TABRIZ


TABRIZ
TABRIZ, capital of the Third Province, N.W. Iran . A Jewish community existed in Tabriz in the Middle Ages. Samauʾal b. Yahya al-Maghribī, 12th-century author of Ifhām al-Yahūd, mentions Tabriz, together with Salmas (Shahpur) and Khoi, as a place where the followers of the pseudo-messiah david alroy continued to adhere to his movement. From the time of Hulagu Khan, Tabriz became the capital of the realm of the Ilkhan dynasty. There the Jewish physician Sa ʿ d al-Dawla was appointed vizier of the Il-khan ruler Arghūn, exercising considerable power until his assassination in 1291; and the vizier, historian, and physician rashid al-din served three rulers until his tragic death in 1318. As attested by Hebrew manuscripts written by scholars in Tabriz and the vicinity, the Jewish community consisted of both Karaites and Rabbanites. The karaite physician Nafis b. Daud at-Tabrizi moved in 1354 from Tabriz to cairo , where he was converted to Islam. In the 16th century the Yemenite traveler Zechariah al-Ḍāhiri visited Tabriz and described in his Sefer ha-Musar the deteriorating conditions of Jewish life there. The wave of persecutions which swept over the whole of persia under the Safavid rulers ʿ Abbas I and ʿ Abbas II severely affected the Jews of Tabriz also, as indicated by the Armenian historian Akel and the Judeo-Persian chroniclers babai ibn lutf and Babai ibn Farḥad. However, the Jewish community survived these persecutions, since between 1711 and 1713 R. Judah b. Amram Diwan, an emissary from Hebron, included Tabriz among his visits to Jewish communities in Persia. Between 1790 and 1797, Jews in Tabriz were accused of a blood libel and massacred. When David d'Beth Hillel visited Persia in 1828, the Jewish community in Tabriz had already ceased to exist. -BIBLIOGRAPHY: Fischel, Islam, passim; idem, in: PAAJR, 22 (1953), 1–21; Mann, Texts, 1 (1931), 477–549. ADD BIBLIOGRAPHY: H. Levy, The History of the Jews of Iran (in Persian), 3 (1960), 540–2; A. Netzer, "The Fate of the Jewish Community of Tabriz," in: Studies in Islamic History and Civilization in Honor of Professor David Ayalon (1986), 411–19. (Walter Joseph Fischel / Amnon Netzer (2nd ed.)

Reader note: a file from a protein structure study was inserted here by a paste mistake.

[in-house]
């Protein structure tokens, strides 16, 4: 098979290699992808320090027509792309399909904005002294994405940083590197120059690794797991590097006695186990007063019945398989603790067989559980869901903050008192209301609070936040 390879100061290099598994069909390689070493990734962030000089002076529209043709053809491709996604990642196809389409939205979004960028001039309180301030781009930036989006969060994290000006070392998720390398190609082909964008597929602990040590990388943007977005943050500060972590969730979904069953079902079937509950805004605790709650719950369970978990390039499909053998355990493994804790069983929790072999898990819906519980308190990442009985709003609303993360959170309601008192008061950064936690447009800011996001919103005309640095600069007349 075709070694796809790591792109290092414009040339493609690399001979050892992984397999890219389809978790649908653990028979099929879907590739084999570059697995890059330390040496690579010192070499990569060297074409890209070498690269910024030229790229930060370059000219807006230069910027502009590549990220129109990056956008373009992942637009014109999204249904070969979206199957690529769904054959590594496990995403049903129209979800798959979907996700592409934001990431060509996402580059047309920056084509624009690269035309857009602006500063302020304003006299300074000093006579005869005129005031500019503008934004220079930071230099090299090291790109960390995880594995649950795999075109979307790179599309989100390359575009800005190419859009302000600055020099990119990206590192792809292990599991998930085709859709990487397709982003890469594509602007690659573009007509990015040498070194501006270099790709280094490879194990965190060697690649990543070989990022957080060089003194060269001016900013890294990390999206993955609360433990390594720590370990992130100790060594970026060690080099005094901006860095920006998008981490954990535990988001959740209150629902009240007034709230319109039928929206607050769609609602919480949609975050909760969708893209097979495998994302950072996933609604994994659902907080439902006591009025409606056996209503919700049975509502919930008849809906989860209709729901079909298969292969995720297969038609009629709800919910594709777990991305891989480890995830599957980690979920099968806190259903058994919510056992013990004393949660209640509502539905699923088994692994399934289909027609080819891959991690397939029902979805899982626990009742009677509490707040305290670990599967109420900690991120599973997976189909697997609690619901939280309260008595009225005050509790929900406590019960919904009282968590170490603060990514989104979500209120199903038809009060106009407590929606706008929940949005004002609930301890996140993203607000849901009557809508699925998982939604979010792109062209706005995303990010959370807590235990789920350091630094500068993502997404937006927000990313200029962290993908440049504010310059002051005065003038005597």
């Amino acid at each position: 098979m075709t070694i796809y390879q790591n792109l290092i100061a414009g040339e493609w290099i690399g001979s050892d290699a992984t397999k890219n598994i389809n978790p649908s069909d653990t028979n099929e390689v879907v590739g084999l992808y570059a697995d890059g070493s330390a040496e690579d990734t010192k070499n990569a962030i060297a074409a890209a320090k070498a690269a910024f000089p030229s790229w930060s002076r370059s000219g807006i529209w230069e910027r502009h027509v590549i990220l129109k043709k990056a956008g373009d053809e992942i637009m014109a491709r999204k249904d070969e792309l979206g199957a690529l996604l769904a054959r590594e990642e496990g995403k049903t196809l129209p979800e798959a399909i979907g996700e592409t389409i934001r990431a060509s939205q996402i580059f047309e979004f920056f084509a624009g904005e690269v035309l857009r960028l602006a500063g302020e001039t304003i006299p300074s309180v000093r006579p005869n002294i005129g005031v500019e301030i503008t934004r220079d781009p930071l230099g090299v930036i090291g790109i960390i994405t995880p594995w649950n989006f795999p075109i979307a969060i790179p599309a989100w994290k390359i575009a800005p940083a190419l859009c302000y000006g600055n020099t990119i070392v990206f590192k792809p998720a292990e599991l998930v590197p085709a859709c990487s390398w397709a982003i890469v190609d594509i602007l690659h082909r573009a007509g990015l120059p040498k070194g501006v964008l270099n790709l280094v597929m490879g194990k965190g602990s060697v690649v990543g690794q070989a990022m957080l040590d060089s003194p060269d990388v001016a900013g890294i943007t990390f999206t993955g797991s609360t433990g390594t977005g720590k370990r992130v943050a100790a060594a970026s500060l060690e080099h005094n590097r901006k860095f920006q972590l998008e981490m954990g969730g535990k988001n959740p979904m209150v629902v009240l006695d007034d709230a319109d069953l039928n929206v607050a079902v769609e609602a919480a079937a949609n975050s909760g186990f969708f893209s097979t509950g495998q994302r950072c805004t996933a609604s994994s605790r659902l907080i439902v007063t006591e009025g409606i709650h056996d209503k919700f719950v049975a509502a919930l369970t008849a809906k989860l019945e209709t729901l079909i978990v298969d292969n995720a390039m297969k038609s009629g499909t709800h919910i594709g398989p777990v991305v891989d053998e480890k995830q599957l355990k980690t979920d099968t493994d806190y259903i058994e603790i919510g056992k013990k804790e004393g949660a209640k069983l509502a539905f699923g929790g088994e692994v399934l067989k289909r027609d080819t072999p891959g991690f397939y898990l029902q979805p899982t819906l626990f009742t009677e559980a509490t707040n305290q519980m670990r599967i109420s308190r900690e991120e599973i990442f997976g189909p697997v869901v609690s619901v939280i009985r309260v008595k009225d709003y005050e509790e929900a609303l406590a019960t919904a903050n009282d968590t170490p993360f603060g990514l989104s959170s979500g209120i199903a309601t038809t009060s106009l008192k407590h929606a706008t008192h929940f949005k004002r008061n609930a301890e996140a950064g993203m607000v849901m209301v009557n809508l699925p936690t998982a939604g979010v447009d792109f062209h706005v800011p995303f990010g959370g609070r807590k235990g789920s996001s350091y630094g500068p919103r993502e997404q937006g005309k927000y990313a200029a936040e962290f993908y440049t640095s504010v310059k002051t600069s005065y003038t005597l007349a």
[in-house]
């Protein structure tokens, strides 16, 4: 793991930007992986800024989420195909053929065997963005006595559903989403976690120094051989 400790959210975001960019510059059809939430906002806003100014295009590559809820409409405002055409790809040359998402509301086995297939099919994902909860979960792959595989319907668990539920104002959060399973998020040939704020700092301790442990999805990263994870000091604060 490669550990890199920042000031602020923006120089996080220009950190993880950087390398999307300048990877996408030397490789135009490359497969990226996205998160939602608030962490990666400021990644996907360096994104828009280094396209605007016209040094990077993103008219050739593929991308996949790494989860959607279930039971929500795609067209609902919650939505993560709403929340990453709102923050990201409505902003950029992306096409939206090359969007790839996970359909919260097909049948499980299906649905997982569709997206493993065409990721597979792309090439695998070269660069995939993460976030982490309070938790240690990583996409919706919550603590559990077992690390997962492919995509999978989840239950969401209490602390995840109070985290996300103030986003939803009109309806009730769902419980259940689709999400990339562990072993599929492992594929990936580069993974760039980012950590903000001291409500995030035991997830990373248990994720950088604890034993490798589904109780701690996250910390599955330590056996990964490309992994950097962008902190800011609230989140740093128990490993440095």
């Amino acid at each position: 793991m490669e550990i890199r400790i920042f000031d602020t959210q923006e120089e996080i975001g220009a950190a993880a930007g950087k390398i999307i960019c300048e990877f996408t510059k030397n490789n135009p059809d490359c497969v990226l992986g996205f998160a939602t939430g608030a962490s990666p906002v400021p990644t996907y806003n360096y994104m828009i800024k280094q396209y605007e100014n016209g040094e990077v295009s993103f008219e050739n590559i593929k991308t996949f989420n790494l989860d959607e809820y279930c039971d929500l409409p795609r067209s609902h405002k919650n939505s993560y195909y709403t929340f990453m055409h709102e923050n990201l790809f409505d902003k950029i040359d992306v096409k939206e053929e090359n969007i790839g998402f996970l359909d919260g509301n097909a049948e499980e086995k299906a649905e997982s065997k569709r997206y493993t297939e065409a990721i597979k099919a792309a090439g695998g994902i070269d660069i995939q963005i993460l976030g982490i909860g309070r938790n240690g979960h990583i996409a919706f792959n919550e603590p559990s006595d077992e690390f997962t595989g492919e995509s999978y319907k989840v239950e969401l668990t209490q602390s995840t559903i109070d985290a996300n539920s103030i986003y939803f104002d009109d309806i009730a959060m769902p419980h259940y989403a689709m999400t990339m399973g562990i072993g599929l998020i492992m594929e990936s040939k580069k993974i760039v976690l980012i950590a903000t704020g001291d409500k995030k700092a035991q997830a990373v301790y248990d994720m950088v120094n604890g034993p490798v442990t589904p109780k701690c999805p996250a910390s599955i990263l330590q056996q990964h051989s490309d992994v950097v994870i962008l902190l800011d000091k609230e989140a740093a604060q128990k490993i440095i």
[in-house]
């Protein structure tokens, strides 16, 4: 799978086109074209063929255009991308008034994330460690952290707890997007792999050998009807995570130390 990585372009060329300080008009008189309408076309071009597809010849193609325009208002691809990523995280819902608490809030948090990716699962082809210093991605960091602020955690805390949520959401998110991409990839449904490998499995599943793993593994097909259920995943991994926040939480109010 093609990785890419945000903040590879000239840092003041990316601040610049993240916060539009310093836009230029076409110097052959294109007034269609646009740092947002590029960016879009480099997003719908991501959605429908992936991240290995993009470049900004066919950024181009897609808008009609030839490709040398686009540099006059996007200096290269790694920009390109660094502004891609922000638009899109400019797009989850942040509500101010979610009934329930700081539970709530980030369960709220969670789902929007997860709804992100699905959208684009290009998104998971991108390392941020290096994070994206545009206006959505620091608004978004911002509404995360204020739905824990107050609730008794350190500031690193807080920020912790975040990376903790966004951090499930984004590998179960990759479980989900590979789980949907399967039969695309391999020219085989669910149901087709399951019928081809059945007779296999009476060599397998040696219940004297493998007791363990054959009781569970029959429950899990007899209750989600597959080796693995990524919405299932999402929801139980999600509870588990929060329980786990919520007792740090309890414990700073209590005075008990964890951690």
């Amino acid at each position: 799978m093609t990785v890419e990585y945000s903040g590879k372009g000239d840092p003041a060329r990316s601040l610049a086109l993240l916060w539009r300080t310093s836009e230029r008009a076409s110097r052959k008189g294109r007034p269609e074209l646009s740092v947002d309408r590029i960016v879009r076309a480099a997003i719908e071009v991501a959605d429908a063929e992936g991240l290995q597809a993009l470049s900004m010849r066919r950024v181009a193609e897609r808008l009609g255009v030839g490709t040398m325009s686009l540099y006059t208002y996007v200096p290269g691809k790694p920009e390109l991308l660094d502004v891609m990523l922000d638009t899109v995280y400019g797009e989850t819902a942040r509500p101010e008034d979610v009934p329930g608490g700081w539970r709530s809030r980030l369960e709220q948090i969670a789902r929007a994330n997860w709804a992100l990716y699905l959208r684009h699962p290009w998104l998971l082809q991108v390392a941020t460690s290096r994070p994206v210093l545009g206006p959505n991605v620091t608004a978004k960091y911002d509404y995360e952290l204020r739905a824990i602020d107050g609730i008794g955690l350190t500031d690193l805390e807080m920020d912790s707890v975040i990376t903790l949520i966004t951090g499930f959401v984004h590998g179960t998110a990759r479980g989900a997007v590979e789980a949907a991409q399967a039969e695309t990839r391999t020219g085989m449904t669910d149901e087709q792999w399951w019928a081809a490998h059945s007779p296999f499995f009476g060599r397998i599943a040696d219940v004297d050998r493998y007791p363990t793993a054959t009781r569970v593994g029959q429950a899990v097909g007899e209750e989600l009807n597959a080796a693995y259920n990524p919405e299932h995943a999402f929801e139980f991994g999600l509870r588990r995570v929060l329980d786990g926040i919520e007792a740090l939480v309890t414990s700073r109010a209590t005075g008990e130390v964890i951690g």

Encyclopedia Judaica. 1971.

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  • Tabriz — (تبریز) es una ciudad de Irán, con una población de alrededor de 2,5 millones de habitantes. Es el centro de la provincia de Azerbaiyán Oriental. La ciudad está localizada en el noroeste de Irán al norte de la cordillera de Sahand. * * * (Täbriz) …   Enciclopedia Universal

  • TABRIZ — TABR 壟Z Chef lieu de la province iranienne de l’Azerbaïdjan e Sharqui (65 842 km2; 4 390 000 habitants lors du recensement de 1991), Tabr 稜z se trouve au carrefour des routes et des voies ferrées reliant le plateau iranien à la mer Noire et aux… …   Encyclopédie Universelle

  • Tabriz — Tabriz1 [tə brēz′] n. [after TABRIZ2] a Persian rug usually having a stiff pile and a medallion center with an arabesque border Tabriz2 [tä brēz′] city in NW Iran: pop. 1,089,000 …   English World dictionary

  • Tabriz — Infobox Settlement official name = Tabriz other name = native name = تبریز nickname = The City of Firsts settlement type = motto = image size = image caption = Tabriz City Hall, built in 1934, by Arfa ol molk , with the aid of German engineers.… …   Wikipedia

  • Tabriz — 38° 04′ 48″ N 46° 17′ 31″ E / 38.08, 46.2919444 …   Wikipédia en Français

  • Tabriz — تبریز Tabriz …   Wikipedia Español

  • Tabriz — Täbris DEC …   Deutsch Wikipedia

  • Täbriz — Täbris DEC …   Deutsch Wikipedia

  • Tabriz — /tah breez , teuh /, n. a city in and the capital of Eastern Azerbaijan province, in NW Iran. 403,413. * * * City (pop., 1996: 1,191,043), northwestern Iran. Earthquakes and invasions by Arabs, Turks, and Mongols have damaged the city numerous… …   Universalium

  • Tabriz — I. noun (plural Tabriz) Etymology: Tabriz, Iran Date: 1900 a Persian rug usually having a cotton warp, firm wool pile, and a medallion design II. geographical name city NW Iran in Azerbaijan population 971,482 …   New Collegiate Dictionary


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